“The fear that our children will be "brainwashed" by a few educators is farfetched. On the contrary, to silence the schools in moral matters simply means that the youngsters are left exposed to all other voices and values but those of their educators. For, one way or another, moral education does take place in schools. The only question is whether schools and teachers will passively stand by, or take an active and responsible role.”


“A person who is completely private is lost to civic life. The exclusive pursuit of one's self-interest is not even a good prescription for conduct in the marketplace; for no social, political, economic or moral order can survive that way. Some measure of caring, sharing and being our brother's and sister's keeper, is essential if we are not all to fall back on an ever more expansive government, bureaucratized welfare agencies and swollen regulations, police, courts and jails.”


“The Second Amendment, behind which the NRA hides, is subject to a variety of interpretations, but the Supreme Court has repeatedly ruled, for over a hundred years, that it does not prevent laws that bar guns. We join with those who read the Second Amendment the way it was written, as a communitarian clause, calling for community militias, not individual gun slingers.”


In communitarianism, majority rule, private enterprises and individual rights are replaced with the public interest and communalism. The communitarian community is the essential component to success in our “experiment with democracy.” Its citizens participate, they establish unity and work for the shared goals of the community. What is not clear is what the community in this improved democracy will look like. Communitarians think our system needs an “intervention,” we need to build a national “consensus.” From the preamble, I can surmise that our ethics need improvement also. Our children need a moral education from their teachers as the parents have neglected it. They will define what that morality is.


What lurks between the blurry lines they have so carefully crafted? Except for their clear contempt for the NRA, they seem to think Americans are too individualist, yet also too “majoritarian.” Two thirds of our citizen’s feel alienated from the “polity.” One must assume they have called two thirds of us to find that tidbit. I doubt two thirds of America knows what “polity” means, or cares. Nor should they, it is a word used by academics in their most incomprehensible papers and tracts. Our communitarian friends are fond of obscure words such as “normless” and “generalizable” and “particularism.” It is the language of elites not meant for commons. But they are clever with their use of words and patriotic images, always referring to the Constitution, The Bill of Rights and the Declaration of Independence; always claiming to be spiritually aligned with the founding fathers, but between the symbolism-laden phrases is the truth, half revealed. America must be revoked, redefined and remade.


So, it is understandable that most of the endorsers of the communitarian preamble are academics. A good portion of them are life-long academics, meaning a career that went from undergraduate to graduate to doctorate without ever leaving the rarified air of the university. Their lists of accolades are long, their papers and books voluminous, their intellectual bona fides are solid.

Yet how many of these visionaries have ever met a payroll, run a business or built a house? How many have answered the call as a volunteer firefighter, pounded the pavement for votes for elected office or sat on a county commission? Few have served in the military or gone in harm’s way in the service of their country. Fewer still have contributed to a potluck at their neighborhood church or VFW or attended a town hall meeting about sewers and streetlights. Few seem to have actually participated in America and know her people.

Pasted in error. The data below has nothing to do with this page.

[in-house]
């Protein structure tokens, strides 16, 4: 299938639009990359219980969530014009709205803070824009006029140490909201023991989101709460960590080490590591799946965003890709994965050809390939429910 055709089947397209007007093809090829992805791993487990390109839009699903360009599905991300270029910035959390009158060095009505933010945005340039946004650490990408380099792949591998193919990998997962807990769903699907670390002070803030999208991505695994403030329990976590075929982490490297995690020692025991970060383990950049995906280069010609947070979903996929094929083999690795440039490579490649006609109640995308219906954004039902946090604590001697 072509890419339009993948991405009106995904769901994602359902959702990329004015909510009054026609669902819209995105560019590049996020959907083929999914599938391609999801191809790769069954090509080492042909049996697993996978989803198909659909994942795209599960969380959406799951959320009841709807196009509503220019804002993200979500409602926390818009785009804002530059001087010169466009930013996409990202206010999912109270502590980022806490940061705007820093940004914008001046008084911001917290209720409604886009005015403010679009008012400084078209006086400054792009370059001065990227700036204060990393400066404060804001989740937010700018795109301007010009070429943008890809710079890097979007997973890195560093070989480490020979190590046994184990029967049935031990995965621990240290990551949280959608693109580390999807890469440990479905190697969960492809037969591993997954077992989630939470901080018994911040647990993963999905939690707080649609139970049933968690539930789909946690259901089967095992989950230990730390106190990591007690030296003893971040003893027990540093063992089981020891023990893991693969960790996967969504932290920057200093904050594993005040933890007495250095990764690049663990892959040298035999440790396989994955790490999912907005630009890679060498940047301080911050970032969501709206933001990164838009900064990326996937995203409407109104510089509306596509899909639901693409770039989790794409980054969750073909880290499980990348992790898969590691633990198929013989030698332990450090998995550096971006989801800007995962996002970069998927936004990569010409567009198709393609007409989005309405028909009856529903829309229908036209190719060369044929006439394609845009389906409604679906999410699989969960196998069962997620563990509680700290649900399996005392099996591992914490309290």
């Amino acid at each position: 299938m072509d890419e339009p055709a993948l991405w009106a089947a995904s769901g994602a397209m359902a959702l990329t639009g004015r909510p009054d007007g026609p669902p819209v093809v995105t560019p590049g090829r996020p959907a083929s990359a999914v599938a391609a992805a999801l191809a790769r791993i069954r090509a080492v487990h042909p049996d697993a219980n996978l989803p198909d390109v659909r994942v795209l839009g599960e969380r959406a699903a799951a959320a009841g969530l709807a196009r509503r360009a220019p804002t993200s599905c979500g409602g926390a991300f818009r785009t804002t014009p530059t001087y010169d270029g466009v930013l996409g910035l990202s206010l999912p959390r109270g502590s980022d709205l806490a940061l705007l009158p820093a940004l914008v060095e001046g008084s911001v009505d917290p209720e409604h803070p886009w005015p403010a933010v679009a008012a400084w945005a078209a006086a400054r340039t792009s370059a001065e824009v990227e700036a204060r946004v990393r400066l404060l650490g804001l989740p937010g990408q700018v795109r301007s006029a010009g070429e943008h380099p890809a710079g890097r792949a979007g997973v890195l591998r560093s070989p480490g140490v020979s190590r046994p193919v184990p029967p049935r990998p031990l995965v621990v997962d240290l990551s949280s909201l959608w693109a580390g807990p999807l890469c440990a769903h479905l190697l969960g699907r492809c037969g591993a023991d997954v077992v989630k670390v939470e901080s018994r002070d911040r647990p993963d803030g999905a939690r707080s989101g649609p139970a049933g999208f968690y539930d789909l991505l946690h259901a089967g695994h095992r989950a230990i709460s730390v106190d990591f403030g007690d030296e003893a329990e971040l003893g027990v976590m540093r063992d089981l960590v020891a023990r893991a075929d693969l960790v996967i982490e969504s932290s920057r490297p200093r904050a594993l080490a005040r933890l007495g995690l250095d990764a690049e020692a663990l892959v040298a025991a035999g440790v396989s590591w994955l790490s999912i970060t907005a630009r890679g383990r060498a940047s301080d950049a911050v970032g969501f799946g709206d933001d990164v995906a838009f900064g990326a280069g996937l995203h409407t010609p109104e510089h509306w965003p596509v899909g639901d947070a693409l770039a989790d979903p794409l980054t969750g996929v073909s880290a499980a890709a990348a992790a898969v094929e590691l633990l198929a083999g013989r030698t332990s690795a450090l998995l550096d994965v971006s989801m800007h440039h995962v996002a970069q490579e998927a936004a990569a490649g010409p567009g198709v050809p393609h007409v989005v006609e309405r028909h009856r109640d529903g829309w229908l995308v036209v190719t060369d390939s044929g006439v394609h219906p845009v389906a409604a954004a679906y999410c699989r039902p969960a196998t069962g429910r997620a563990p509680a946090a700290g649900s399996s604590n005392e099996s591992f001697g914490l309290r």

Those of us who build, maintain and defend this nation are transparent to them. They do not understand that much of what they propose about citizenship and community already exists, and the things they wish to change are a large part of our success. Their America is one filled with trouble, a nasty greedy place, with ignorant and petty citizens, a dingy stereotype wracked with injustice, desperately in need of their enlightened rescue. They have lost what they call their “connectedness” and assume that we have also.


The greater number of endorsers to the preamble is from the political left, some from the far left and some are more centrist, but overwhelmingly they represent the ideological imbalance of academia where ideas like communitarianism are born. Many are defined by their criticisms of all things American. Theirs is the community that so easily embraced dictators such Ho Chi Min and Pol Pot, idolizes Chavez and Castro and legitimized terrorists like Yasser Arafat. Theirs is the community that coddles frauds like Ward Churchill, Michael Moore and Noam Chomsky. These people would rewrite our constitution, rearrange our institutions and redefine who we are with their vision of social justice.


The America they see is a crude parody of how the American citizen lives and what we believe. Where we find success, they see failure. Where we are generous, they call us selfish. Where we claim prosperity, they call it poverty. Where we feel pride, they accuse us of arrogance. They are convinced that what is wrong with America is greater than what is right. In the echo chamber of academia, history is twisted and the truth torn, they reinvent what perpetually fails. A new utopian delusion is born to vex us.


At a confidential location in Seattle a month or so ago, Hillary Clinton rallied one hundred credulous liberal wealthy with the pure rhetoric of her campaign, that version of her public pandering purified to its ideological foundations. Who knows how much money flows into her campaign coffers from these influential post-modern leftists or how it will be funneled, concealed and laundered away from the public eye. No cameras or recorders were allowed while the anointed rich munched on expensive hors d’oeuvres. No press was there; as ideological bedfellows, they allow themselves to be manipulated along with the rest of the liberal faithful. Hillary is a great speaker when she is in the warm embrace of the socialist left. She knows that what she has to say in their back rooms will not go over well with your average Mom and Pop. No matter, in her eyes, the public is stupid and shortsighted, and does not realize the enlightened leadership of Hillary will pull them out of this terrible mess called America. Hillary slips though, every once in awhile, and just enough to remind those that are paying attention where her ideological roots go and how deep. Communitarianism is now part of her lexicon. It is a soft “ism,” one that promises utopia with an American face, within American institutions, within a national consensus. If it takes hold, it will end as all these delusions inevitably do, very, very badly.